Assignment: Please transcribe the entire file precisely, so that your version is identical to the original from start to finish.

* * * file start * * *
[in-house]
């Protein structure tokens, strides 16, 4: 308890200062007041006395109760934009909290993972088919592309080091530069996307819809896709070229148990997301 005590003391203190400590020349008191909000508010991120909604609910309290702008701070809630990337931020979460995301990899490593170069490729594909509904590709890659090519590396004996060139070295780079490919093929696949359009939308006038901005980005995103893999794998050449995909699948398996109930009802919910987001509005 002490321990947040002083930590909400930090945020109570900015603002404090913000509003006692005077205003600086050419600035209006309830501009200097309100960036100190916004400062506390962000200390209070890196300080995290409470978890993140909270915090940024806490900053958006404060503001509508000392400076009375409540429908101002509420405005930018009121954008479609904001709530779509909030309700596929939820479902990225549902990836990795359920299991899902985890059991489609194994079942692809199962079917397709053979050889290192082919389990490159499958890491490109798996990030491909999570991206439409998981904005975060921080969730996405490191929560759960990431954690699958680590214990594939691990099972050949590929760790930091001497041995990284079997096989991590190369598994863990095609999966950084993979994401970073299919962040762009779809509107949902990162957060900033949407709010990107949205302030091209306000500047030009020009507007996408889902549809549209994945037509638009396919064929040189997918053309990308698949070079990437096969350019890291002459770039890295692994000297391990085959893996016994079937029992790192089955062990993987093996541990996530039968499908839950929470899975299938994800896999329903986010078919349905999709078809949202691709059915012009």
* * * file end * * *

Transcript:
[in-house]
């Protein structure tokens, strides 16, 4: 308890200062007041006395109760934009909290993972088919592309080091530069996307819809896709070229148990997301 005590003391203190400590020349008191909000508010991120909604609910309290702008701070809630990337931020979460995301990899490593170069490729594909509904590709890659090519590396004996060139070295780079490919093929696949359009939308006038901005980005995103893999794998050449995909699948398996109930009802919910987001509005 002490321990947040002083930590909400930090945020109570900015603002404090913000509003006692005077205003600086050419600035209006309830501009200097309100960036100190916004400062506390962000200390209070890196300080995290409470978890993140909270915090940024806490900053958006404060503001509508000392400076009375409540429908101002509420405005930018009121954008479609904001709530779509909030309700596929939820479902990225549902990836990795359920299991899902985890059991489609194994079942692809199962079917397709053979050889290192082919389990490159499958890491490109798996990030491909999570991206439409998981904005975060921080969730996405490191929560759960990431954690699958680590214990594939691990099972050949590929760790930091001497041995990284079997096989991590190369598994863990095609999966950084993979994401970073299919962040762009779809509107949902990162957060900033949407709010990107949205302030091209306000500047030009020009507007996408889902549809549209994945037509638009396919064929040189997918053309990308698949070079990437096969350019890291002459770039890295692994000297391990085959893996016994079937029992790192089955062990993987093996541990996530039968499908839950929470899975299938994800896999329903986010078919349905999709078809949202691709059915012009």